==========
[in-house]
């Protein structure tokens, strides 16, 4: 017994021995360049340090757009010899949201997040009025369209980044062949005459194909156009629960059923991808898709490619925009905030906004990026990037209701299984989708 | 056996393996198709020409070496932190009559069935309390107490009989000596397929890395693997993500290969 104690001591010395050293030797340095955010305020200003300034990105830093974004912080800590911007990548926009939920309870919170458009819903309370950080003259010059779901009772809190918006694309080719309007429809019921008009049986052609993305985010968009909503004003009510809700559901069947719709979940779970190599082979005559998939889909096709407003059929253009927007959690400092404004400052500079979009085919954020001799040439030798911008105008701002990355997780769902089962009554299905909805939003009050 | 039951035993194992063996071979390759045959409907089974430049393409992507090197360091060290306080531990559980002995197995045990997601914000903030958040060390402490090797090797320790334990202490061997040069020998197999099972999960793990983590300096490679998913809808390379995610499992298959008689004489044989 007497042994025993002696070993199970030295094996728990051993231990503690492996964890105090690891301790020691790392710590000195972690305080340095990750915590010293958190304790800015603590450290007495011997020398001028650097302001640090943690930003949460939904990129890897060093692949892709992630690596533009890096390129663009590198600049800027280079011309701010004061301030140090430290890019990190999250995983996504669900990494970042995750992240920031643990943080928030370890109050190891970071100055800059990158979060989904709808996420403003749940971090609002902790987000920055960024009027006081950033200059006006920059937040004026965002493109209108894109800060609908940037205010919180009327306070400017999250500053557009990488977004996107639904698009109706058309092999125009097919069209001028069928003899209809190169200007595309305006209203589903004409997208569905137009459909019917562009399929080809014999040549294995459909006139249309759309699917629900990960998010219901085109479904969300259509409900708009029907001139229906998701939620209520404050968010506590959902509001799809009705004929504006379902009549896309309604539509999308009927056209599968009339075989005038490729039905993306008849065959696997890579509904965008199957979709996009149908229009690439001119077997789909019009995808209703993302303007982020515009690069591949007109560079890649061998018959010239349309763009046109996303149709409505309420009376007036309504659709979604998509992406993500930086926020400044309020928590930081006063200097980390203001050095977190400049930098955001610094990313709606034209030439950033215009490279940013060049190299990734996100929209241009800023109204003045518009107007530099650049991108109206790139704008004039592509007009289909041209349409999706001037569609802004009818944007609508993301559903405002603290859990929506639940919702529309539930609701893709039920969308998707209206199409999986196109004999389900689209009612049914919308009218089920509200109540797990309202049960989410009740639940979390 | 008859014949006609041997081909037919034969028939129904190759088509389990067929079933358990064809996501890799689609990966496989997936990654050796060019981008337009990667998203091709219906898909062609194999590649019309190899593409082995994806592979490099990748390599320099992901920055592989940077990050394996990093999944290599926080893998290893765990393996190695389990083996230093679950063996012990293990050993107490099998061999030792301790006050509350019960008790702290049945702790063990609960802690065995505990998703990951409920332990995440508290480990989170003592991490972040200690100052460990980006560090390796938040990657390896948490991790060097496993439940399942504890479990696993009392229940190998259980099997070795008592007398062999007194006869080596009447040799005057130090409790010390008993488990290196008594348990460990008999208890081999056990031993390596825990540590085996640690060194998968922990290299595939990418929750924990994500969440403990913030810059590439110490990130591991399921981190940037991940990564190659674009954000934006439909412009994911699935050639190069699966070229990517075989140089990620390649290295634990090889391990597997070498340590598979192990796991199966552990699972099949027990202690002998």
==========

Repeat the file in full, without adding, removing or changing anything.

[in-house]
């Protein structure tokens, strides 16, 4: 017994021995360049340090757009010899949201997040009025369209980044062949005459194909156009629960059923991808898709490619925009905030906004990026990037209701299984989708 | 056996393996198709020409070496932190009559069935309390107490009989000596397929890395693997993500290969 104690001591010395050293030797340095955010305020200003300034990105830093974004912080800590911007990548926009939920309870919170458009819903309370950080003259010059779901009772809190918006694309080719309007429809019921008009049986052609993305985010968009909503004003009510809700559901069947719709979940779970190599082979005559998939889909096709407003059929253009927007959690400092404004400052500079979009085919954020001799040439030798911008105008701002990355997780769902089962009554299905909805939003009050 | 039951035993194992063996071979390759045959409907089974430049393409992507090197360091060290306080531990559980002995197995045990997601914000903030958040060390402490090797090797320790334990202490061997040069020998197999099972999960793990983590300096490679998913809808390379995610499992298959008689004489044989 007497042994025993002696070993199970030295094996728990051993231990503690492996964890105090690891301790020691790392710590000195972690305080340095990750915590010293958190304790800015603590450290007495011997020398001028650097302001640090943690930003949460939904990129890897060093692949892709992630690596533009890096390129663009590198600049800027280079011309701010004061301030140090430290890019990190999250995983996504669900990494970042995750992240920031643990943080928030370890109050190891970071100055800059990158979060989904709808996420403003749940971090609002902790987000920055960024009027006081950033200059006006920059937040004026965002493109209108894109800060609908940037205010919180009327306070400017999250500053557009990488977004996107639904698009109706058309092999125009097919069209001028069928003899209809190169200007595309305006209203589903004409997208569905137009459909019917562009399929080809014999040549294995459909006139249309759309699917629900990960998010219901085109479904969300259509409900708009029907001139229906998701939620209520404050968010506590959902509001799809009705004929504006379902009549896309309604539509999308009927056209599968009339075989005038490729039905993306008849065959696997890579509904965008199957979709996009149908229009690439001119077997789909019009995808209703993302303007982020515009690069591949007109560079890649061998018959010239349309763009046109996303149709409505309420009376007036309504659709979604998509992406993500930086926020400044309020928590930081006063200097980390203001050095977190400049930098955001610094990313709606034209030439950033215009490279940013060049190299990734996100929209241009800023109204003045518009107007530099650049991108109206790139704008004039592509007009289909041209349409999706001037569609802004009818944007609508993301559903405002603290859990929506639940919702529309539930609701893709039920969308998707209206199409999986196109004999389900689209009612049914919308009218089920509200109540797990309202049960989410009740639940979390 | 008859014949006609041997081909037919034969028939129904190759088509389990067929079933358990064809996501890799689609990966496989997936990654050796060019981008337009990667998203091709219906898909062609194999590649019309190899593409082995994806592979490099990748390599320099992901920055592989940077990050394996990093999944290599926080893998290893765990393996190695389990083996230093679950063996012990293990050993107490099998061999030792301790006050509350019960008790702290049945702790063990609960802690065995505990998703990951409920332990995440508290480990989170003592991490972040200690100052460990980006560090390796938040990657390896948490991790060097496993439940399942504890479990696993009392229940190998259980099997070795008592007398062999007194006869080596009447040799005057130090409790010390008993488990290196008594348990460990008999208890081999056990031993390596825990540590085996640690060194998968922990290299595939990418929750924990994500969440403990913030810059590439110490990130591991399921981190940037991940990564190659674009954000934006439909412009994911699935050639190069699966070229990517075989140089990620390649290295634990090889391990597997070498340590598979192990796991199966552990699972099949027990202690002998």